Alphabet Inc.'s Google appealed on Thursday an order from the French data protection authority to remove certain web search results globally in response to a European privacy ruling, escalating a fight on the extra-territorial reach of EU law.
In May 2014, the European Court of Justice (ECJ) ruled that people could ask search engines, such as Google and Microsoft's Bing, to remove inadequate or irrelevant information from web results appearing under searches for people's names - dubbed the "right to be forgotten".
Google complied, but it only scrubbed results across its European websites such as Google.de in Germany and Google.fr in France, arguing that to do otherwise would set a dangerous precedent on the territorial reach of national laws.
In February it also started delisting results across all its domains - including Google.com - when accessed from the country where the request came from.
The French regulator, the Commission Nationale de l'Informatique et des Libertes (CNIL), fined Google 100,000 euros ($112,150.00) in March for not delisting more widely, arguing that was the only way to uphold Europeans' right to privacy.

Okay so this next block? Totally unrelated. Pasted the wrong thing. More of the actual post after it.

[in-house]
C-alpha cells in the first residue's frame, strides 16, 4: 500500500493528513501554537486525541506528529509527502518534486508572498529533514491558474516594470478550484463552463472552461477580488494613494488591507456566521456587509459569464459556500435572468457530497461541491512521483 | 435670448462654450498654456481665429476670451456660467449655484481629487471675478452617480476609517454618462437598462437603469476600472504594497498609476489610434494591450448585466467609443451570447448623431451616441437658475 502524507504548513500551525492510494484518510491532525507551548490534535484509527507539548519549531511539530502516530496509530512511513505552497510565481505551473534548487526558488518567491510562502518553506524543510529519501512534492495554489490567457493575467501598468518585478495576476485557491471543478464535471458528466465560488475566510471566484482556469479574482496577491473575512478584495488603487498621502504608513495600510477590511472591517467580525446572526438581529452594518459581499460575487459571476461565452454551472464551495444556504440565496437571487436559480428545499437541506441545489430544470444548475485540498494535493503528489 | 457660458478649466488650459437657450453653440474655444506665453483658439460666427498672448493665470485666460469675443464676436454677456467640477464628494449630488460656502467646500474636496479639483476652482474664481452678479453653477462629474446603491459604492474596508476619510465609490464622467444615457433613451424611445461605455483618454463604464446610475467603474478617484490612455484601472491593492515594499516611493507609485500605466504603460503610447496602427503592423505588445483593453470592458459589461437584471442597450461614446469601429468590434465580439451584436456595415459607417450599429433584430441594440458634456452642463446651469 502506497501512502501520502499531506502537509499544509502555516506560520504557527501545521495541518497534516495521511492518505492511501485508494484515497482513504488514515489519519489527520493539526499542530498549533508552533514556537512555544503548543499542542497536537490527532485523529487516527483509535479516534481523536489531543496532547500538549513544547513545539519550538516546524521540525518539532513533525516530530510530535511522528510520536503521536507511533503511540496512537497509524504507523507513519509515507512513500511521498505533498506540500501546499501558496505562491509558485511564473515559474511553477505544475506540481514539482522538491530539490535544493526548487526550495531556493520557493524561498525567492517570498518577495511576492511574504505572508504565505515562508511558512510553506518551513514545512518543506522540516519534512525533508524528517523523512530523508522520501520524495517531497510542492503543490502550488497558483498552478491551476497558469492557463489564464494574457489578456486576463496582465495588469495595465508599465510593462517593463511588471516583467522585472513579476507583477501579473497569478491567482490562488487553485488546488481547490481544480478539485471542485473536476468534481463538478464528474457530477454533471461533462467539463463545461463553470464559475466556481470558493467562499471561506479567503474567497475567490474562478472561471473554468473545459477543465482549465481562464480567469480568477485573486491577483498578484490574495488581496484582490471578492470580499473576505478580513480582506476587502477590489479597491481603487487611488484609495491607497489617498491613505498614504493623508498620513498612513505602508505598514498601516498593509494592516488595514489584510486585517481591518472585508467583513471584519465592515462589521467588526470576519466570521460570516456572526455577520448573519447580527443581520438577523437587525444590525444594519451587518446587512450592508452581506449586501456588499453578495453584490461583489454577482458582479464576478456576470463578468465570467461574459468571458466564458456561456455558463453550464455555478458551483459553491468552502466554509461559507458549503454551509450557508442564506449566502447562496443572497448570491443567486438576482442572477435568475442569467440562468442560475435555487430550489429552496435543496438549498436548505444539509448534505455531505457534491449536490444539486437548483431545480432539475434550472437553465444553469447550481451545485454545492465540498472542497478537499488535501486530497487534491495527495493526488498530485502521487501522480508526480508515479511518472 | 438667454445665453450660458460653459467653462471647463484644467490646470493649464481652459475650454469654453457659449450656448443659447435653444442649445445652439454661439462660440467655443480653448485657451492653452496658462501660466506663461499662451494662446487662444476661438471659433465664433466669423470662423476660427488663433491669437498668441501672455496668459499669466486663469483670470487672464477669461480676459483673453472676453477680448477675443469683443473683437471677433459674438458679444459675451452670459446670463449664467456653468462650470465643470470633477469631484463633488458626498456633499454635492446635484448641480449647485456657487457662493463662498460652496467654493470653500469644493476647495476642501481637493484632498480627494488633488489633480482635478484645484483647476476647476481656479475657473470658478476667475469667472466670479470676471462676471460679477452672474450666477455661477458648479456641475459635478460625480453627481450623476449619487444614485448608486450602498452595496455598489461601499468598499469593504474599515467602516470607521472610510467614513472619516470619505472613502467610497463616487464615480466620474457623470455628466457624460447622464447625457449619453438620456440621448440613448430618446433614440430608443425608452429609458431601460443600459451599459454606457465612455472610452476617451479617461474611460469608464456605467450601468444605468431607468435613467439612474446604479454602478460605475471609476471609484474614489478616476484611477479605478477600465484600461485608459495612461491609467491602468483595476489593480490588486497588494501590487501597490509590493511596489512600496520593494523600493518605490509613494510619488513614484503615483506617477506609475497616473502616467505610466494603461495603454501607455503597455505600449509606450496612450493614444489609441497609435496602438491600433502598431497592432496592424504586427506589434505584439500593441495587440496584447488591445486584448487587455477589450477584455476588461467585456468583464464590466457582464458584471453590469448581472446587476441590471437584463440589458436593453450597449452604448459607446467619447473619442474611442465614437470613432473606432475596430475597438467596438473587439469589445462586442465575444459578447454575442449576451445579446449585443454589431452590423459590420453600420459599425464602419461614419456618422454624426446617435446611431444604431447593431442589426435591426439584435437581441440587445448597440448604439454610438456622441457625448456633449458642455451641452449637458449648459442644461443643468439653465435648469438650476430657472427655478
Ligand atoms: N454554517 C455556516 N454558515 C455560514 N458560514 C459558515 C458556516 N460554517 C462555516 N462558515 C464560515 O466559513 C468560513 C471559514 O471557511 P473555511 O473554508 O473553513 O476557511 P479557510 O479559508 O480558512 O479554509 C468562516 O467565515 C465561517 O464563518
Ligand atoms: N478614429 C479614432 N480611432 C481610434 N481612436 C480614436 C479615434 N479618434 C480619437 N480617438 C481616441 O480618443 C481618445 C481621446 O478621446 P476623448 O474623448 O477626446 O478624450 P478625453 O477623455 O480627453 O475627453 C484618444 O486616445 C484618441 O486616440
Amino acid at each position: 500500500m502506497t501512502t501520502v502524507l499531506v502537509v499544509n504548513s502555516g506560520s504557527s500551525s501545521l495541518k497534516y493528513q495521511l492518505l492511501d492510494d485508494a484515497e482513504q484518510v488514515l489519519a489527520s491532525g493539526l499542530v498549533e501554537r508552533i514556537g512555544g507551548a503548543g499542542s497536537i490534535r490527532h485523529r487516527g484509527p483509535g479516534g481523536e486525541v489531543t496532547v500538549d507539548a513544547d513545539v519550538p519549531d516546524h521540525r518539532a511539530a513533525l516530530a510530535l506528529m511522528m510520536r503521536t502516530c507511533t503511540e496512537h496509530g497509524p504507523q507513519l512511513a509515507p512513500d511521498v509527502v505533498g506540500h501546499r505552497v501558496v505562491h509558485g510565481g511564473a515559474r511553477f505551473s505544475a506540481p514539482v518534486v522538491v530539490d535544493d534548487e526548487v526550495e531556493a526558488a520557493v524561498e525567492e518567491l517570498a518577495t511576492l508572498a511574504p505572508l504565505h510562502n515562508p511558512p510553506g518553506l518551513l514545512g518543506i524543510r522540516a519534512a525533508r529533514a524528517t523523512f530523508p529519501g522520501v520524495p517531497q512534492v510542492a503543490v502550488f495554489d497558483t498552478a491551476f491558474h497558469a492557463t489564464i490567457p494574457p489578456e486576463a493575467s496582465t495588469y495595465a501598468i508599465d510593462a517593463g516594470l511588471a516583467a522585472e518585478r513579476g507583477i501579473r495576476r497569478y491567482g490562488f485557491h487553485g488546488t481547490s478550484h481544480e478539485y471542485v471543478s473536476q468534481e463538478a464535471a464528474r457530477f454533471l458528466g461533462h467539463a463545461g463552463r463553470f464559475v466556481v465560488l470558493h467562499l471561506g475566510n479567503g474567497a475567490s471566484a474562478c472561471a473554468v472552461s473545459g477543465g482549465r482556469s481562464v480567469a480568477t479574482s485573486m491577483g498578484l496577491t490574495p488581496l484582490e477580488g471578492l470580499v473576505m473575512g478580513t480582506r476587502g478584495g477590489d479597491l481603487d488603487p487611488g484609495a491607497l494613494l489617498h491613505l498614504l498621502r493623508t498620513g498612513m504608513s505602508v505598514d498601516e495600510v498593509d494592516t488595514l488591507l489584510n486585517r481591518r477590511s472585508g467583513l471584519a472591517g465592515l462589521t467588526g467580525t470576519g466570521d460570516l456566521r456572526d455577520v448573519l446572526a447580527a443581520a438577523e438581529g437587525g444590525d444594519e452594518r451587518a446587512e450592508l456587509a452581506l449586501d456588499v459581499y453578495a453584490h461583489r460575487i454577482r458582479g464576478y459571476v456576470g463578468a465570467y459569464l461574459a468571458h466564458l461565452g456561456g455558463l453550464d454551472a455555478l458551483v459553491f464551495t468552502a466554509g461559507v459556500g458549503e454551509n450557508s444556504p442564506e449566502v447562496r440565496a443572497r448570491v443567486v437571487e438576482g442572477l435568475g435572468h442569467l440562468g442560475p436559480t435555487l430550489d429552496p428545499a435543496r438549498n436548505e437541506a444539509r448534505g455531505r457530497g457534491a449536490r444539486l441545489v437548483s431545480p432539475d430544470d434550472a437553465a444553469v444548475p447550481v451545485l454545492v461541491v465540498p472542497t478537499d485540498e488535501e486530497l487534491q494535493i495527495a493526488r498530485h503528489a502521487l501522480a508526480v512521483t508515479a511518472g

"As a matter of both law and principle, we disagree with this demand," Kent Walker, Google's Senior Vice President and General Counsel, wrote in a blog post.
"We comply with the laws of the countries in which we operate. But if French law applies globally, how long will it be until other countries - perhaps less open and democratic - start demanding that their laws regulating information likewise have global reach?"
The company filed its appeal of the CNIL's order with France's supreme administrative court, the Council of State.
A spokeswoman for the Council of State said that the court hadn't yet received the formal appeal and that the procedure would take "several months." A spokeswoman for the CNIL wasn't immediately available for comment.
The CNIL has argued that the right to privacy should not depend on the location of a third person and that extending the right to be forgotten to all of Google's versions does not curtail the freedom of expression because no content is actually deleted - it simply does not appear in search results.
"One nation does not make laws for another," said Dave Price, senior product counsel, Google.
"Data protection law, in France and around Europe, is explicitly territorial, that is limited to the territory of the country whose law is being applied."
Google accepts around 40 percent of requests for the removal of links popping up under searches for people's names, according to its Transparency Report.